Mahmoud Abbas and Foreign Minister Tzipi Livni of Israel met Sunday in Egypt in the highest-level contact between the sides since Hamas…won the Palestinian elections in January.
The two met on the sidelines of the World Economic Forum in Sharm el Sheik…and Ms. Livni said she envisioned talks between Mr. Abbas and the Israeli prime minister, Ehud Olmert.
“After some preparations, a meeting of the president with Prime Minister Olmert will be the next step,” Ms. Livni said, according to Reuters.
I’m afraid that President Mahmoud Abbas doesn’t have even the power to take charge of his own government. So how can he represent that government in the most crucial, complex and sensitive negotiations…
Mahmoud Abbas was deprived of all his powers [after Hamas’ election victory]. He is powerless. He is helpless. He is unable to even stop the minimal terror activities amongst the Palestinians, so how can he seriously negotiate with Israel and assume responsibility for the most major, fundamental issues that are in controversy between us and them?
–Ehud Olmert on CNN’s Late Edition with Wolf Blitzer
It’s a pretty shell game that the Israeli government is playing all for the benefit of George Bush and Condi Rice as Olmert arrives for his first White House meeting since becoming prime minister. You see, Israel has to look like it is open to talking to (if not negotiating with) the Palestinians–hence Livni’s making nice-nice at Sharm. But it also has to set up the game so it can vitiate the idea of talking even before it happens. We’ll talk with the dwarf but you can’t seriously expect us to talk about anything significant, can you?
Meanwhile at almost the same precise moment, Olmert in the above interview pats little Mahmoud on the head saying he’s a lovely fellow, but rather a nonentity when it comes to representing his people and therefore no real partner for a serious negotiation. As Robert Rosenberg says in today’s Ariga.com column, Abbas certainly seems to be a figure supported by the U.S., the international community and the Palestinians themselves. The only party who holds Olmert’s views seems to be–you guessed it, Israel! What a coincidence:
The Israelis have given up on Abbas — but the Americans and Europeans have not. Indeed, even the Palestinians seemingly have not given up on Abbas. Polls still show Abbas’ pro-negotiations position to be the most popular political position among Palestinians, with the two state solution…as their choice.
The Israelis aren’t fooling anyone. Certainly not the Palestinians. Not even the Americans who’ve told Olmert to tamp down the expectations that his “convergence” plan will be seriously considered at this meeting. The only ones the Israeli government may be fooling is themselves. They must really believe they’re presenting a serious and moderate face to the world which will go far toward securing their plans for squeezing the Palestinians into a territorial cantonment while it appropriates territory to which it has no right. Such delusions can only be met by at some point by the cold, hard reality that they have been rejected by the entire world community. At that point, it will be something like the cold, hard brutal reality that faced Ariel Sharon and the Israeli public who’d supported the settler movement for decades only to realize last summer that it’d led the nation down a dead end. This is something like what will happen to Olmert’s convergence plan and his idea that he can render Abbas pasul (“unsuitable”) simply by waving his magic wand at him and mumbling the words: “No partner.”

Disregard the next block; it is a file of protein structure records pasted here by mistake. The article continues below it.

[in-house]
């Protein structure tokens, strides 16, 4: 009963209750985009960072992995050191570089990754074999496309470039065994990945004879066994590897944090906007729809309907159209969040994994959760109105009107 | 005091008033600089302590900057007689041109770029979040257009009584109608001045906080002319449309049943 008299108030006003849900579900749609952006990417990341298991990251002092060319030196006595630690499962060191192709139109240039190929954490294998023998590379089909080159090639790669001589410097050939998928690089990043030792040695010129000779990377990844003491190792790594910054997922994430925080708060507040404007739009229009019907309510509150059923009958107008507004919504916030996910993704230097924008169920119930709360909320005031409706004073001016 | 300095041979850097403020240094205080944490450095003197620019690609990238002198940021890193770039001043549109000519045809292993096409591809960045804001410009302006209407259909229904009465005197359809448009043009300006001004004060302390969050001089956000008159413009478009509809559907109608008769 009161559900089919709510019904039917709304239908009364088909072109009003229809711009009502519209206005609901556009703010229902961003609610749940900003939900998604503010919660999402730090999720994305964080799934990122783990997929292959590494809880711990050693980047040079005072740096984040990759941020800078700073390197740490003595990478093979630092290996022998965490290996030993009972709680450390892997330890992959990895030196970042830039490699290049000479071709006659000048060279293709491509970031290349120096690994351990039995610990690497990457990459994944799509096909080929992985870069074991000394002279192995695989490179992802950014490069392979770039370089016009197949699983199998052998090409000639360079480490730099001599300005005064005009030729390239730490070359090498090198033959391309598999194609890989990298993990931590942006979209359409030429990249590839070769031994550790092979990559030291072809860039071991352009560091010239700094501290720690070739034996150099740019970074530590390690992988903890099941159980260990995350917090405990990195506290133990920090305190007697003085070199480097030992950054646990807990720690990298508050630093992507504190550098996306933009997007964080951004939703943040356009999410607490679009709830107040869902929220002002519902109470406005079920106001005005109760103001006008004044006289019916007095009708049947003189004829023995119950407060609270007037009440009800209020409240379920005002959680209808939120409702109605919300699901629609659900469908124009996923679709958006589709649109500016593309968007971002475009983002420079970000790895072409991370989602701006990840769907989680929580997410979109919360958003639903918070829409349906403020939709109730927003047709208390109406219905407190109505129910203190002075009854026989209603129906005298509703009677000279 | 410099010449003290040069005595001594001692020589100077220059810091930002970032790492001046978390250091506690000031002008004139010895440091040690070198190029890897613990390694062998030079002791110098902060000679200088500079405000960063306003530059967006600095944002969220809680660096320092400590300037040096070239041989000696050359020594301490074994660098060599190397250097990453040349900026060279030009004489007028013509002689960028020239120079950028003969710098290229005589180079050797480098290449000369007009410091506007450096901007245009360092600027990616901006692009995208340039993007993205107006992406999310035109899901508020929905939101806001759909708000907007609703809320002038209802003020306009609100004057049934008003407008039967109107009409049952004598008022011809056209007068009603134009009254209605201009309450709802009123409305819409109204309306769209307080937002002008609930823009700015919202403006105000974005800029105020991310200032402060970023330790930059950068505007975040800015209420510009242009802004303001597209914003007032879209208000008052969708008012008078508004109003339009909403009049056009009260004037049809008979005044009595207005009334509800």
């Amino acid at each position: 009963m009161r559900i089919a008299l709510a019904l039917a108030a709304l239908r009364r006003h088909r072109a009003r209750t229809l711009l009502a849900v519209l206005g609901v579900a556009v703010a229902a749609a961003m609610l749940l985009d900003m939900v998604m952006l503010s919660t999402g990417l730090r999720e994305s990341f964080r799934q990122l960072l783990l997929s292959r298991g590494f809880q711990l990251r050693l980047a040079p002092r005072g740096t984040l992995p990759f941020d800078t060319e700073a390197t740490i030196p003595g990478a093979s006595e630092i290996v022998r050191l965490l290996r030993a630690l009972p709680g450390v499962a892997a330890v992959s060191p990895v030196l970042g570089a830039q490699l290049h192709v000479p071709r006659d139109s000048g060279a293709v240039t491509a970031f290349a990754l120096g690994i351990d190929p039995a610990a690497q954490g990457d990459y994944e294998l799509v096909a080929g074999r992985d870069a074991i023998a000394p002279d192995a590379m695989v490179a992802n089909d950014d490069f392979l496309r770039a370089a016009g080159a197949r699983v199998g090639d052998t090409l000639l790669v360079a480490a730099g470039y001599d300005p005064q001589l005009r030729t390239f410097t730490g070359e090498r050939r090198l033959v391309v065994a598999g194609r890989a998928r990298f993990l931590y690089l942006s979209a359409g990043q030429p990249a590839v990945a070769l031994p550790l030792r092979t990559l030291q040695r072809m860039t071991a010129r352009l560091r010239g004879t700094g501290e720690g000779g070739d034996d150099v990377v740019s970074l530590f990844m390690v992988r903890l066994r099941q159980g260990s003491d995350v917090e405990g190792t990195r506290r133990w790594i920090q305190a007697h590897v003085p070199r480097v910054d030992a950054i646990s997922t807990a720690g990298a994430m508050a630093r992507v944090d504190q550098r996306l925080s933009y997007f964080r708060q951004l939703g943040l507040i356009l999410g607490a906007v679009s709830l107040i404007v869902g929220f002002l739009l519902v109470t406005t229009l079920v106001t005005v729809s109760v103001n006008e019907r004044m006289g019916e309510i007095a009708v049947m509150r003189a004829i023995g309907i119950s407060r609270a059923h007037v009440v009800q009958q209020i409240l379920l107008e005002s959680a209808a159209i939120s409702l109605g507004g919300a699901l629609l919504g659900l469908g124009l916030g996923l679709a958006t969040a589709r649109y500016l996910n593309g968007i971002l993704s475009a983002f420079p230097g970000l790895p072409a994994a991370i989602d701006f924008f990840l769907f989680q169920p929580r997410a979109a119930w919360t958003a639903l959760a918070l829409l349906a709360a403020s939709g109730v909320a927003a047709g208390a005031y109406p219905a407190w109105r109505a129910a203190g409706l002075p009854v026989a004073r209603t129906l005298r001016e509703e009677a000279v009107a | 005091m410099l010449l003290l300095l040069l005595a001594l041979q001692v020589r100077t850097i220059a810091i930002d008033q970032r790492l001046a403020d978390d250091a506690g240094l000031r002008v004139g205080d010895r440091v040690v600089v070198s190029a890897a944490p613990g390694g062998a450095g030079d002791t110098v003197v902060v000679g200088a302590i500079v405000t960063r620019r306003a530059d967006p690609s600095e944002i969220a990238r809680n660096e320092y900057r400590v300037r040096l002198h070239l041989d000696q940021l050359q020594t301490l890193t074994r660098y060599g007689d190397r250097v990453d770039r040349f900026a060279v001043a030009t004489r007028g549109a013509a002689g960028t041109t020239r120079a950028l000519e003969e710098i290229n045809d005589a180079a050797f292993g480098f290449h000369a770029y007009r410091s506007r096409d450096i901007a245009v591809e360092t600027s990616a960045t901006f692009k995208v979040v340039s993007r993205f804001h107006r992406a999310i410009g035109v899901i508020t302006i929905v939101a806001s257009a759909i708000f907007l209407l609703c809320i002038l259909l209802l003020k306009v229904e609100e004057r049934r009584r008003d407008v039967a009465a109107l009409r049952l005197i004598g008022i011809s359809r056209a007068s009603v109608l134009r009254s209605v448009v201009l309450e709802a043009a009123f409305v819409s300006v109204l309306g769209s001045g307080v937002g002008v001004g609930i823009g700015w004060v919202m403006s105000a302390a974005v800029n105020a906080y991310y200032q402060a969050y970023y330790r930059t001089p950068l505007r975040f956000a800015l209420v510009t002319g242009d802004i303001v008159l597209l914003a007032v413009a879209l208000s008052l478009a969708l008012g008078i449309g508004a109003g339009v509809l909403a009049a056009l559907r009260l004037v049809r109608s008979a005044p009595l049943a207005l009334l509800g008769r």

Some day Israel will negotiate with Mahmoud Abbas or his successor. It will have to be dragged screaming and kicking to do so. And when it does it will have hurt itself and its Palestinian interlocutor no end by all the previous bad-mouthing. Israel will look the fool for doing the very thing it swore it would never do: negotiate with a “dwarf.”
I’m not sure what you would recommend Israel do at this point. Any agreement, if it’s to have any force, has to be approved by Hamas because they control the government. I don’t think Olmert meant to insult Abbas as much as he merely pointed out that most of his power has been stripped from him. As far as Olmert’s plan regarding the border, what’s your suggestion?
Richard Silverstein says
I’ve said it several times before here: a return to ’67 borders with some border adjustments allowing Israel to incorporate the very biggest settlement blocs. I’d say if Israel absorbed only 2-3% of Palestinian land instead of the 10% or so Olmert proposes under his plan that might be workable. Of course, Israel would exchange this land for Negev land it would give up to the Palestinians.
Tzipi Livni is Olmert’s ‘mouthpiece’ and she’s dismissed Abbas with thinly veiled contempt. Olmert himself has done virtually the same in this CNN interview. How can you possibly believe he didn’t “mean to insult Abbas?” Of course he did. Now, one might argue that he was doing it for domestic consumption in order to mollify the Likud hardliners who’re gunning for him. But I have no doubt that in his heart of hearts Olmert, like Sharon before him, has nothing but contempt for the Palestinians & specifically their elected leaders, including Abbas.